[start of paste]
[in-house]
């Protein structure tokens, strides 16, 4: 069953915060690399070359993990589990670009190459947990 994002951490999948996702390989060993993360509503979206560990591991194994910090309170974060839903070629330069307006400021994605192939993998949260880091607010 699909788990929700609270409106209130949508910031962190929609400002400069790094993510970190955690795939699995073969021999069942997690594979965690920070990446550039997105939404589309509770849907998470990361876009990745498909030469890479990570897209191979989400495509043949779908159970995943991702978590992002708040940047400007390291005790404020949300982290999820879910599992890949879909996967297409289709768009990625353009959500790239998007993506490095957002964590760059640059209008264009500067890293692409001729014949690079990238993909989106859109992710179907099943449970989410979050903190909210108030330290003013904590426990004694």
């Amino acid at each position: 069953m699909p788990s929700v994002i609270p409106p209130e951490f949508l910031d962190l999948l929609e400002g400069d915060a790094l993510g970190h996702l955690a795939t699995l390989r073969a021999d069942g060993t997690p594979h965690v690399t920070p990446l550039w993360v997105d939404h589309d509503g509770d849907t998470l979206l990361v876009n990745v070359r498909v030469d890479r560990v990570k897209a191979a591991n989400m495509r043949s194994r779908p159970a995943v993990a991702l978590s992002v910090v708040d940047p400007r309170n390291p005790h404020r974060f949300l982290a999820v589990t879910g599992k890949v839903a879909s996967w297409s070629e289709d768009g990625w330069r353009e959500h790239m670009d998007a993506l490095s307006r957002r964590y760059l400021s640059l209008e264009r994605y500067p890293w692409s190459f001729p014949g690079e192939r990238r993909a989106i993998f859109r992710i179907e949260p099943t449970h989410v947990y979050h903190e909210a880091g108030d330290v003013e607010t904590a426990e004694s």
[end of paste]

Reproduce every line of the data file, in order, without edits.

[in-house]
């Protein structure tokens, strides 16, 4: 069953915060690399070359993990589990670009190459947990 994002951490999948996702390989060993993360509503979206560990591991194994910090309170974060839903070629330069307006400021994605192939993998949260880091607010 699909788990929700609270409106209130949508910031962190929609400002400069790094993510970190955690795939699995073969021999069942997690594979965690920070990446550039997105939404589309509770849907998470990361876009990745498909030469890479990570897209191979989400495509043949779908159970995943991702978590992002708040940047400007390291005790404020949300982290999820879910599992890949879909996967297409289709768009990625353009959500790239998007993506490095957002964590760059640059209008264009500067890293692409001729014949690079990238993909989106859109992710179907099943449970989410979050903190909210108030330290003013904590426990004694």
């Amino acid at each position: 069953m699909p788990s929700v994002i609270p409106p209130e951490f949508l910031d962190l999948l929609e400002g400069d915060a790094l993510g970190h996702l955690a795939t699995l390989r073969a021999d069942g060993t997690p594979h965690v690399t920070p990446l550039w993360v997105d939404h589309d509503g509770d849907t998470l979206l990361v876009n990745v070359r498909v030469d890479r560990v990570k897209a191979a591991n989400m495509r043949s194994r779908p159970a995943v993990a991702l978590s992002v910090v708040d940047p400007r309170n390291p005790h404020r974060f949300l982290a999820v589990t879910g599992k890949v839903a879909s996967w297409s070629e289709d768009g990625w330069r353009e959500h790239m670009d998007a993506l490095s307006r957002r964590y760059l400021s640059l209008e264009r994605y500067p890293w692409s190459f001729p014949g690079e192939r990238r993909a989106i993998f859109r992710i179907e949260p099943t449970h989410v947990y979050h903190e909210a880091g108030d330290v003013e607010t904590a426990e004694s």